There’s much in the papers today about living on the edge. Whether that’s chucking a Rugby ball about, or facing terminal cancer with a cheery smile, or winning in business by playing odds no one else dares – it’s all about being something that others are not.
Life on the edge is “ naturally “ edgy. It’s about making dangerous choices while fully understanding the precarious consequences, but doing it anyway. It’s the self confidence to fight against the tide, be a sheepdog in a field of sheep and never, ever accepting that what you are doing is even close to being enough. Religion speaks to us that our short life is merely a precursor to something better, but those peering over the abyss believe that there is nothing penultimate about life on earth.
So it’s really not a nice place to be.
Sometimes I get a glimpse of what that world must be like where now is everything and you are one cowardly decision away from normality, regret and safety. And the older you are, the line between pushing it or faking it becomes increasingly blurred. Parental responsibility and physical fragility are the waves drowning your youthful impulsiveness and washing you away to a conformist shore.
And that’s a shitty place to be as well.
Life without risk is no life at all. With my mortality fear looming ever larger, each day is a test of your bravery, your commitment, your closeness to the edge. So you must steel yourself to step forward, to look the drop full in the face and feast on the rush of spitting fear in the eye. And then running away quickly.
A friends’ parent bravely piloted a Lightening jet fighter for many years, but now stutters through his remaining life twitching on phantom adrenalin and craving the rush. But what a life – suspended between terror and greatness never counting the cost of a junkiesm that holds you hostage to stuff you can no longer do. It’s the same but worse for those who chase the dragon in every raised vein, or grab their kicks from a bottle. You may reasonably question their willpower and social responsibility, but even they must dimly toast Dylan Thomas and his raging against the dying of the light.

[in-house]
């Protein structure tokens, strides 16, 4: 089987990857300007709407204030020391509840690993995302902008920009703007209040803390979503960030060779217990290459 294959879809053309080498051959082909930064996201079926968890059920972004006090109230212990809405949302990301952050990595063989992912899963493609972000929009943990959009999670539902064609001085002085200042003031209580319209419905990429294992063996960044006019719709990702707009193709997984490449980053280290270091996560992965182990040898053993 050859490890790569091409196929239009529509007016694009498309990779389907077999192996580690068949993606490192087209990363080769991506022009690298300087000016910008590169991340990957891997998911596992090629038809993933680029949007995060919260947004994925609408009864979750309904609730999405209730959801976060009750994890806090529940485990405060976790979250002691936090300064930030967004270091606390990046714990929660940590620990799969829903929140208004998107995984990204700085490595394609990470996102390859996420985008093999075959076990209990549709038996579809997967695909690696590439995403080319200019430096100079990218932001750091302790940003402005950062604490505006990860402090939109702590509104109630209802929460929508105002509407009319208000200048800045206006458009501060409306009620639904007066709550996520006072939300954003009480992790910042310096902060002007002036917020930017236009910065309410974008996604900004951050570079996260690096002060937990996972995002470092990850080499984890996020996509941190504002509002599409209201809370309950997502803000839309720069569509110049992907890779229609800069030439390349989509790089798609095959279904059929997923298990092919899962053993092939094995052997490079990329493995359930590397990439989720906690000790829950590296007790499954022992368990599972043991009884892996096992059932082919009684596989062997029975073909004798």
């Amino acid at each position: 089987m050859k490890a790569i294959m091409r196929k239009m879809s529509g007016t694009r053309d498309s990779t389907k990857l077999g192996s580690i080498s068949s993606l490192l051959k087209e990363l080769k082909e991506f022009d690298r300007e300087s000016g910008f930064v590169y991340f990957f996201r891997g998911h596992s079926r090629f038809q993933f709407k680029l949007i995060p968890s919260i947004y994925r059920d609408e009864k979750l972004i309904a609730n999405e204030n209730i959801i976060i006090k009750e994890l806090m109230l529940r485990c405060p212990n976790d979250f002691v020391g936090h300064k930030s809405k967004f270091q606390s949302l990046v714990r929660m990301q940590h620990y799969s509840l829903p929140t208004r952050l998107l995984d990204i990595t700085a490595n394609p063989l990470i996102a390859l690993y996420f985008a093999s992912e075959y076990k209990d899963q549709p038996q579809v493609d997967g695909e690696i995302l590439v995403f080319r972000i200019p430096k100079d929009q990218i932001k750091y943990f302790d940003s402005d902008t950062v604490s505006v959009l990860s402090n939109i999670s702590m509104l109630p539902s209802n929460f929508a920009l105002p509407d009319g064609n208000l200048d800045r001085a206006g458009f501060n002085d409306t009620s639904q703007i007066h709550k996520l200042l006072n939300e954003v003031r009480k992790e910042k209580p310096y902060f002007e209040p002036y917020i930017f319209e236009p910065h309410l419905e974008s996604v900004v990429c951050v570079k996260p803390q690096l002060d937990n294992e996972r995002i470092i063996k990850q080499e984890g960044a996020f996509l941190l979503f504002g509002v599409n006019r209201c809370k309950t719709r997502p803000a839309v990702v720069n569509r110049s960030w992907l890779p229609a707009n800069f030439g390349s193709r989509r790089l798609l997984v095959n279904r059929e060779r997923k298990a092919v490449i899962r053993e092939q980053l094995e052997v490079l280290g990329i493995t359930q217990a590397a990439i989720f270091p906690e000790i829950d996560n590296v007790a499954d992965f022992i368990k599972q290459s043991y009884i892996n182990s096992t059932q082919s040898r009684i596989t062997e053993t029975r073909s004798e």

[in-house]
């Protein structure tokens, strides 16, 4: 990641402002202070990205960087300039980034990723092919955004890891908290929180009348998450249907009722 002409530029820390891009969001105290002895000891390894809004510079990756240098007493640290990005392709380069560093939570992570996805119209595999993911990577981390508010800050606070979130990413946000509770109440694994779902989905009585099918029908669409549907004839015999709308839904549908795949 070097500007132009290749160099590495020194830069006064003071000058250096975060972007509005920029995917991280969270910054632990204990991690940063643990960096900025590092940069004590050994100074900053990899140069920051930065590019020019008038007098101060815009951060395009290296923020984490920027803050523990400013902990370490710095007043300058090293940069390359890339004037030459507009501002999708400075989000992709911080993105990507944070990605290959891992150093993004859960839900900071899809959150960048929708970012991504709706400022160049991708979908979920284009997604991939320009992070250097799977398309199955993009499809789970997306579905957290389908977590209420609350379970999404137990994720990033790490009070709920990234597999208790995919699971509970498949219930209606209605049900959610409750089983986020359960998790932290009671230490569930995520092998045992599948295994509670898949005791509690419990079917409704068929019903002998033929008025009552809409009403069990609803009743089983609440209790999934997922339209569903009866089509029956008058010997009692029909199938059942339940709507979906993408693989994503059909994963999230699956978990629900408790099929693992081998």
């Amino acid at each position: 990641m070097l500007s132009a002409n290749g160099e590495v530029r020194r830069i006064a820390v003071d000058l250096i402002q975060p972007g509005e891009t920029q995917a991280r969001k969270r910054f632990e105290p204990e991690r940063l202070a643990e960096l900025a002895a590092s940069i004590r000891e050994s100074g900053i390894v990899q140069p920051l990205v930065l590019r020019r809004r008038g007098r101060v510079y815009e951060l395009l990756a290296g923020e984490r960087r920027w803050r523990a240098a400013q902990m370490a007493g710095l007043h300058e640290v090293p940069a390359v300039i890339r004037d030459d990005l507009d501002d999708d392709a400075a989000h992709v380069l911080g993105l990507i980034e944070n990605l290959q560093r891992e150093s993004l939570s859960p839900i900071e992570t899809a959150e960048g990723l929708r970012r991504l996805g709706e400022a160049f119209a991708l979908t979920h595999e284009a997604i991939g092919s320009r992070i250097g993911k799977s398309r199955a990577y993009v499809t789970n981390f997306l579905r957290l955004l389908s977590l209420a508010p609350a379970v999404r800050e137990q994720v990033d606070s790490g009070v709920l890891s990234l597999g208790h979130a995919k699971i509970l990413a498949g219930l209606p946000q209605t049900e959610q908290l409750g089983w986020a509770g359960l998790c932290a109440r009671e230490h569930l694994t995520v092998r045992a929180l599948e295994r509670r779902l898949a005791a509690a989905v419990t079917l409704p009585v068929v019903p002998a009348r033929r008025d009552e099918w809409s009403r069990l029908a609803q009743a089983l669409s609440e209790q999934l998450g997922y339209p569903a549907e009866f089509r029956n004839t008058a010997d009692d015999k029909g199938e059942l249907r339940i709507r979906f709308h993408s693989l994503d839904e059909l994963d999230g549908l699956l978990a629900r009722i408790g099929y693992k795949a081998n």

It distills to this “ better to live to forty, fifty maybe sixty years old rather than waiting for God while dribbling into a hospice pillow, forgotten by those who were once the centre of your world. Your lie broken in a bed that’s waiting to be a coffin “ at best a responsibility and, at worst an embarrassment.
So there should be none of that embarrassment if you mainline your twenty something old self and remember that sometimes Who Gives A Fuck?‘ is an entirely appropriate way to greet adversity and accountability. I used to think I hated being scared for myself, or frightened for my family. You know that stomach churning revelation at 3am that maybe your best times have gone and you’d blown what little talent you had.
But I don’t anymore “ because even pretending to be on the edge rocks like a hurricane and while the lows are lower, the highs fly “ Icarus like “ to the Gods. And here’s the thing; the singular joy of being a coward is every time you carve a fast, sketchy bend or confront a scary inner demon, it fills your heart up with life stuff and makes you seven feet tall and invincible.
And that’s a fantastic place to be “ even if it is only for one minute in a thousand.
Life on the edge is not a choice. But sometimes you’re lucky enough to be aware that you can choose to shuffle sideways into conformity or, take a deep breath and jump “ hoping against hope you can learn to fly.
Flying is good.
One thought on “Flying is good.”
ooh, I’ve got a lump in my throat. Absolutely bang on there Alex. I’ve always thought it pointless trying to explain what’s so great about riding/putting your life at risk just for kicks, to non-riders but you’ve probably got as close as possible there.